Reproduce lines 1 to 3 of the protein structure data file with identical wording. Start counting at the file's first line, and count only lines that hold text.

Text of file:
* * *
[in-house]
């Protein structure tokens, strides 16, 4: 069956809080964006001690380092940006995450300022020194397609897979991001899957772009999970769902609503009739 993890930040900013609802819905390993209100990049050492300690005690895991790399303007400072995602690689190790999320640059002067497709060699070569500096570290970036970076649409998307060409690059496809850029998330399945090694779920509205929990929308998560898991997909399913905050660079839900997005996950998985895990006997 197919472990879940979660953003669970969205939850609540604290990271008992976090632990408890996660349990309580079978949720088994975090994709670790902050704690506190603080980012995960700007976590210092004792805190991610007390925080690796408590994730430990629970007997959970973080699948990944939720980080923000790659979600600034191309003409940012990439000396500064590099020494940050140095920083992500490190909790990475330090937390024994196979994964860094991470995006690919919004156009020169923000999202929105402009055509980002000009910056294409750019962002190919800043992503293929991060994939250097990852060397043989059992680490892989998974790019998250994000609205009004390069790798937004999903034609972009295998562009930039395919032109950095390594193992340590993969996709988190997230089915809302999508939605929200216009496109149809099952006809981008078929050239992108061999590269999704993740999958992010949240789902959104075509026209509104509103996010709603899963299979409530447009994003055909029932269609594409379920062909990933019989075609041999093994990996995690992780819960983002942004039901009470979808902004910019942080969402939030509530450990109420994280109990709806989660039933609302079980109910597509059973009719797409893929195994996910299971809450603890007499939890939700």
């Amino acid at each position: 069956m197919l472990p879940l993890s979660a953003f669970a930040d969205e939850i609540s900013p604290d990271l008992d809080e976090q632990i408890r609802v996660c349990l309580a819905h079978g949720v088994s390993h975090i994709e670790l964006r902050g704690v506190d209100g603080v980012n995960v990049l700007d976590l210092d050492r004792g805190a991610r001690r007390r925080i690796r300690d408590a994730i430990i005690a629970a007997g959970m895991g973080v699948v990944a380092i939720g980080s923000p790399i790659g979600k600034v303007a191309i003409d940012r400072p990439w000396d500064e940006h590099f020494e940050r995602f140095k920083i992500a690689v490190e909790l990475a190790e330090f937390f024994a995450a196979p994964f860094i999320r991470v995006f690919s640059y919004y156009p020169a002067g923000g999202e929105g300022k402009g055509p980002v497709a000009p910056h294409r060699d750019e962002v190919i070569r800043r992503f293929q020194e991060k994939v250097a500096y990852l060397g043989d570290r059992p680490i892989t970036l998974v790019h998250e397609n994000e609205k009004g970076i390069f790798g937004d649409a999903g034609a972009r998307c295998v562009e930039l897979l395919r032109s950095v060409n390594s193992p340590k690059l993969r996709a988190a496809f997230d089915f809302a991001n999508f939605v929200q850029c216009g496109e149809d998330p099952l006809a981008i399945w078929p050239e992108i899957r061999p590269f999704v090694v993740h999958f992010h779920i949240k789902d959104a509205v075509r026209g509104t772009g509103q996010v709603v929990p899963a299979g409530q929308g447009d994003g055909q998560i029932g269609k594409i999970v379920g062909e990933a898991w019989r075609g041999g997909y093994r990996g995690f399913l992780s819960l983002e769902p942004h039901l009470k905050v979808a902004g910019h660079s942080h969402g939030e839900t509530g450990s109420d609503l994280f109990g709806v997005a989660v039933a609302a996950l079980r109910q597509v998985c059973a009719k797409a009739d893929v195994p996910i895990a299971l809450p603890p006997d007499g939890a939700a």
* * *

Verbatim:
[in-house]
């Protein structure tokens, strides 16, 4: 069956809080964006001690380092940006995450300022020194397609897979991001899957772009999970769902609503009739 993890930040900013609802819905390993209100990049050492300690005690895991790399303007400072995602690689190790999320640059002067497709060699070569500096570290970036970076649409998307060409690059496809850029998330399945090694779920509205929990929308998560898991997909399913905050660079839900997005996950998985895990006997 197919472990879940979660953003669970969205939850609540604290990271008992976090632990408890996660349990309580079978949720088994975090994709670790902050704690506190603080980012995960700007976590210092004792805190991610007390925080690796408590994730430990629970007997959970973080699948990944939720980080923000790659979600600034191309003409940012990439000396500064590099020494940050140095920083992500490190909790990475330090937390024994196979994964860094991470995006690919919004156009020169923000999202929105402009055509980002000009910056294409750019962002190919800043992503293929991060994939250097990852060397043989059992680490892989998974790019998250994000609205009004390069790798937004999903034609972009295998562009930039395919032109950095390594193992340590993969996709988190997230089915809302999508939605929200216009496109149809099952006809981008078929050239992108061999590269999704993740999958992010949240789902959104075509026209509104509103996010709603899963299979409530447009994003055909029932269609594409379920062909990933019989075609041999093994990996995690992780819960983002942004039901009470979808902004910019942080969402939030509530450990109420994280109990709806989660039933609302079980109910597509059973009719797409893929195994996910299971809450603890007499939890939700």
């Amino acid at each position: 069956m197919l472990p879940l993890s979660a953003f669970a930040d969205e939850i609540s900013p604290d990271l008992d809080e976090q632990i408890r609802v996660c349990l309580a819905h079978g949720v088994s390993h975090i994709e670790l964006r902050g704690v506190d209100g603080v980012n995960v990049l700007d976590l210092d050492r004792g805190a991610r001690r007390r925080i690796r300690d408590a994730i430990i005690a629970a007997g959970m895991g973080v699948v990944a380092i939720g980080s923000p790399i790659g979600k600034v303007a191309i003409d940012r400072p990439w000396d500064e940006h590099f020494e940050r995602f140095k920083i992500a690689v490190e909790l990475a190790e330090f937390f024994a995450a196979p994964f860094i999320r991470v995006f690919s640059y919004y156009p020169a002067g923000g999202e929105g300022k402009g055509p980002v497709a000009p910056h294409r060699d750019e962002v190919i070569r800043r992503f293929q020194e991060k994939v250097a500096y990852l060397g043989d570290r059992p680490i892989t970036l998974v790019h998250e397609n994000e609205k009004g970076i390069f790798g937004d649409a999903g034609a972009r998307c295998v562009e930039l897979l395919r032109s950095v060409n390594s193992p340590k690059l993969r996709a988190a496809f997230d089915f809302a991001n999508f939605v929200q850029c216009g496109e149809d998330p099952l006809a981008i399945w078929p050239e992108i899957r061999p590269f999704v090694v993740h999958f992010h779920i949240k789902d959104a509205v075509r026209g509104t772009g509103q996010v709603v929990p899963a299979g409530q929308g447009d994003g055909q998560i029932g269609k594409i999970v379920g062909e990933a898991w019989r075609g041999g997909y093994r990996g995690f399913l992780s819960l983002e769902p942004h039901l009470k905050v979808a902004g910019h660079s942080h969402g939030e839900t509530g450990s109420d609503l994280f109990g709806v997005a989660v039933a609302a996950l079980r109910q597509v998985c059973a009719k797409a009739d893929v195994p996910i895990a299971l809450p603890p006997d007499g939890a939700a």